Have you ever embarked upon a new whizz bang marketing program without first sitting down and plotting out your marketing objectives? I know I have.
Have you ever decided that you need a brand new website, or a new set of brochures, without first taking stock to determine how all this new marketing collateral will actually improve the bottom-line of your business? I know I have.
We’ve all been there. It’s easy to do. But let’s make a pact. Let’s not rush headlong into expensive (and sometimes extraneous) marketing campaigns anymore. Instead, let’s promise each other that we will first sit down and plot out our marketing objectives from now on. It’s easy to do (particularly with our how to guide below).
Do we have a deal?
What are Marketing Objectives?
Simply put, marketing objectives clearly define exactly what it is that you want to accomplish by implementing marketing activities. Marketing objectives are a set of goals that should be achieved by a business within a specified timeframe, in the promotion of its products or services.
Marketing objectives might include areas like increasing product awareness amongst a specific target market, increasing brand awareness, or educating consumers about product functionality and features. The list is endless.
The Importance of Setting Marketing Objectives
It is essential to understand the importance of setting objectives for your marketing activities. Understanding the importance of setting objectives will help you set meaningful goals and create marketing campaigns that are linked back to your broader business objectives. It will ensure that you create marketing campaigns that demonstrably contribute to the bottom-line of your business.
Setting marketing objectives is important because:
- Clear objectives provide a specific, unified target for you and your team to work towards, focusing all marketing activities on one outcome and eradicating inefficient use of resources and budgets.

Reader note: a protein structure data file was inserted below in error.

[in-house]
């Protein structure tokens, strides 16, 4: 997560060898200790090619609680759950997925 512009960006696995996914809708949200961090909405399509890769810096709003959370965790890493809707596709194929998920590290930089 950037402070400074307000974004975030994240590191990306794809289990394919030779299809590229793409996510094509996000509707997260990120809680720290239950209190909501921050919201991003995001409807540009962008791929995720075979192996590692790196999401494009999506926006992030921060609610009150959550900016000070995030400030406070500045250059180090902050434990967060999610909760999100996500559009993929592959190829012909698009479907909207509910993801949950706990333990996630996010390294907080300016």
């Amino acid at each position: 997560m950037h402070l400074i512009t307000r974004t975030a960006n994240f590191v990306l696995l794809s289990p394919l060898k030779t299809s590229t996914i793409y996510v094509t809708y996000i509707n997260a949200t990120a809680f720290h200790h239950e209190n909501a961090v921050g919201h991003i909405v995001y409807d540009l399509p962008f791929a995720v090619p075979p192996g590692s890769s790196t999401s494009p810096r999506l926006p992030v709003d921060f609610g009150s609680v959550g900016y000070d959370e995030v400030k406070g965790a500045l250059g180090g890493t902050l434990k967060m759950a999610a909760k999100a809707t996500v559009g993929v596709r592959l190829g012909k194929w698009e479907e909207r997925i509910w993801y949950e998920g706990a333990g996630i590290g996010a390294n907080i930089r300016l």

- Specific objectives ensure that your business and employees have a clear, defined direction, and know how to achieve greatness.
- Objectives motivate leaders and employees, acting as powerful catalyst when it comes to rewarding employees for successful project completion.
- Most importantly, marketing objectives provide a means by which to evaluate the success of a project, and learn from your mistakes.
Factors to Consider When Setting Your Marketing Objectives
To ensure that you are setting effective marketing objectives, there are a number of important factors to keep in mind. And, there is a handy little acronym to help you remember exactly what these factors are. You need to ensure that your marketing objectives are SMART: Specific, Measureable, Achievable, Realistic and Timely.
Taking the SMART approach to setting marketing objectives will ensure that your marketing activities are managed effectively. Best of all, you’ll be able to determine how successful your marketing activities have been, and whether you have delivered the benefits you were after in the first place.
Let’s take a look at each characteristic one-by-one.
Specific: Have you crafted your marketing objectives precisely? Have you stated exactly what it is that you are hoping to achieve? Objectives should not be vague or overarching or too broad. Ask yourself: